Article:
3. Insist on ongoing communication with the patient’s healthcare team. Data shows that patients and their families are often in the dark about the realities of their medical condition. One study demonstrated that patients are more likely to learn about a poor prognosis from other patients in the waiting room than from their own doctor. Although the medical community is beginning to address this deficiency through training, many conversations between doctors and patients still don’t get to the bottom line—focusing heavily on medical details and not providing sufficient information about the bigger picture issues, such as prognosis, life expectancy, and what the remaining life is likely to look like. It’s easy for everyone, including your doctors, to hide behind hope and the next procedure or treatment. Don’t wait for your doctors to tell you—make sure to ask, and keep asking!
  4. Document, document, document
    • An Advance Directive allows you to legally identify the surrogate that you chose in #2 as well as to chart out an overall desired approach to care. Conflict can arise easily in these charged moments, even in the happiest families, and having a clearly documented selection by the patient of someone to speak for him can keep conflict at bay. Completing an advance directive is appropriate for any adult, even those young and healthy.  It should not be considered a “one and done” form but should be revisited over the course of one’s life. I recommend revisiting it yearly when healthy and with increasing frequency as your condition begins to change.
    • A POLST form (Physician Order for Life-Sustaining Treatment) is a doctor’s order that is portable (not just valid in a medical facility, but also in your home, an ambulance, or most other states in the union) and lays out what treatments you would prefer to receive or refuse. It is a very important insurance policy for those who do not wish to receive the default aggressive treatments that aim to prolong life at all costs.  It is most commonly used by the frail elderly and those with serious or terminal illness.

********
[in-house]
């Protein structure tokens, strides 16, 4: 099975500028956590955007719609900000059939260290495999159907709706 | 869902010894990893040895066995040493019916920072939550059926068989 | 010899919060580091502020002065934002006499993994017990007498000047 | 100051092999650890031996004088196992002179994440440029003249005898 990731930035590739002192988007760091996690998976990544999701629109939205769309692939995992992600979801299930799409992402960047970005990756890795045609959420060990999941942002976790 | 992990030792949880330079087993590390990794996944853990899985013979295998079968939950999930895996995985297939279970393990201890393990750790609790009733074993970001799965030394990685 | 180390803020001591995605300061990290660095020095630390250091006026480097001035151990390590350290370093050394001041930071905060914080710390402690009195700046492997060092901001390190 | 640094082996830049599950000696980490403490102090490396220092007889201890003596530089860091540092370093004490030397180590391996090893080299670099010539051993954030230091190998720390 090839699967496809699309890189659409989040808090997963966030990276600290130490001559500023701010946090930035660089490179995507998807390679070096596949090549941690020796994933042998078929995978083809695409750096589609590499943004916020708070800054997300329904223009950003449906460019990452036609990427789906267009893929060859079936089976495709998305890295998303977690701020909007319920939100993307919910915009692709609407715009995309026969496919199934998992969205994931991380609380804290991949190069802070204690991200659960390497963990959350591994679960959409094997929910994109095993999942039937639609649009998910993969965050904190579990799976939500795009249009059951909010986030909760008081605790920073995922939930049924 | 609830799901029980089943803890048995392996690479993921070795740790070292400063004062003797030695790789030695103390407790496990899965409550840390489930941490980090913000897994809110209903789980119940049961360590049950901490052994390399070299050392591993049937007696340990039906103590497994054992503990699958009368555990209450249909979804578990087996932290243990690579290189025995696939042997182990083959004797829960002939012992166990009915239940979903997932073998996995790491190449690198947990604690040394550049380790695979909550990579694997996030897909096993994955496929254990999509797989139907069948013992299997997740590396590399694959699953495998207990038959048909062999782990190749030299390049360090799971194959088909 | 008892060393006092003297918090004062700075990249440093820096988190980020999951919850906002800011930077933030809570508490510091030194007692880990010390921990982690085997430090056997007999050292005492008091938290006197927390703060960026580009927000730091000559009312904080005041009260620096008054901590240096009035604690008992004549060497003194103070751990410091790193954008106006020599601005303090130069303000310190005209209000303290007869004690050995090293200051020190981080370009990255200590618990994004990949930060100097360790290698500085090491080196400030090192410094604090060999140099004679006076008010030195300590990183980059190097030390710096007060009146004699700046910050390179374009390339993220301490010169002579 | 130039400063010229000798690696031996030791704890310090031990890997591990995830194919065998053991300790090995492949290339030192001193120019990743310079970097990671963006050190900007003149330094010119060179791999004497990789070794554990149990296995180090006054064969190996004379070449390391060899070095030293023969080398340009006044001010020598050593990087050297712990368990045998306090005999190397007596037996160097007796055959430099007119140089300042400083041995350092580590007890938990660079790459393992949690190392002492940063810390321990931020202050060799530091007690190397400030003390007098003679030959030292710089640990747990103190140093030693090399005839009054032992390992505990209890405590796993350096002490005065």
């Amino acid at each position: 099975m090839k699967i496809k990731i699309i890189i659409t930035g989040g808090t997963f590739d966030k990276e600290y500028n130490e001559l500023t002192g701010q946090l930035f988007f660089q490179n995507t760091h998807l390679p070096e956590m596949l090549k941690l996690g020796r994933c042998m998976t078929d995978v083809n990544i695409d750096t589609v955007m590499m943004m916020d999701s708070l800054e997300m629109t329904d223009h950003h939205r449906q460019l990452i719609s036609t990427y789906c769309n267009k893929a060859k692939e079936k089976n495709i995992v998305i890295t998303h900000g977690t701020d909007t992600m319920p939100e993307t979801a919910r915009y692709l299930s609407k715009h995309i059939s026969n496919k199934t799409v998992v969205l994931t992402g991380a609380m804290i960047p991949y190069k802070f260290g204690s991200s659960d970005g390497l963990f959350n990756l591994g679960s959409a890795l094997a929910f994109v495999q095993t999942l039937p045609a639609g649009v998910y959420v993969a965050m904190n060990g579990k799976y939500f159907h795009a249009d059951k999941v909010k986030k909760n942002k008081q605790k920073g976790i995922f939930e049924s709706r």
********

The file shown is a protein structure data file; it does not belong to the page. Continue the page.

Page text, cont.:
5. Do not procrastinate on planning for financial matters. You may be young and in excellent health, but death is inevitable and, heartbreakingly, young people die or become seriously ill every day. None of us knows when we will die, all we know is that we will. Prepare early so that your death, whenever it comes, is like your life—framed by your decisions. Prepare your estate.  Write a will. Be sure to leave your loved ones with a clear sense of what makes life worth living for you.

In summary, there are many things that can go wrong around critical illness, even in families that are communicative and get along well.  But the good news is that you can mitigate, and sometimes even prevent these occurrences with some preparation.   A good place to start is Prepareforyourcare.org, a website that takes you step by step through the points above and helps you to pull together and then print out a document with your preferences that can help you fill out a legal advance directive.

You can care best for yourself, and for the ones you love, with some advance preparation. In this way even your final moments will be aligned with your values.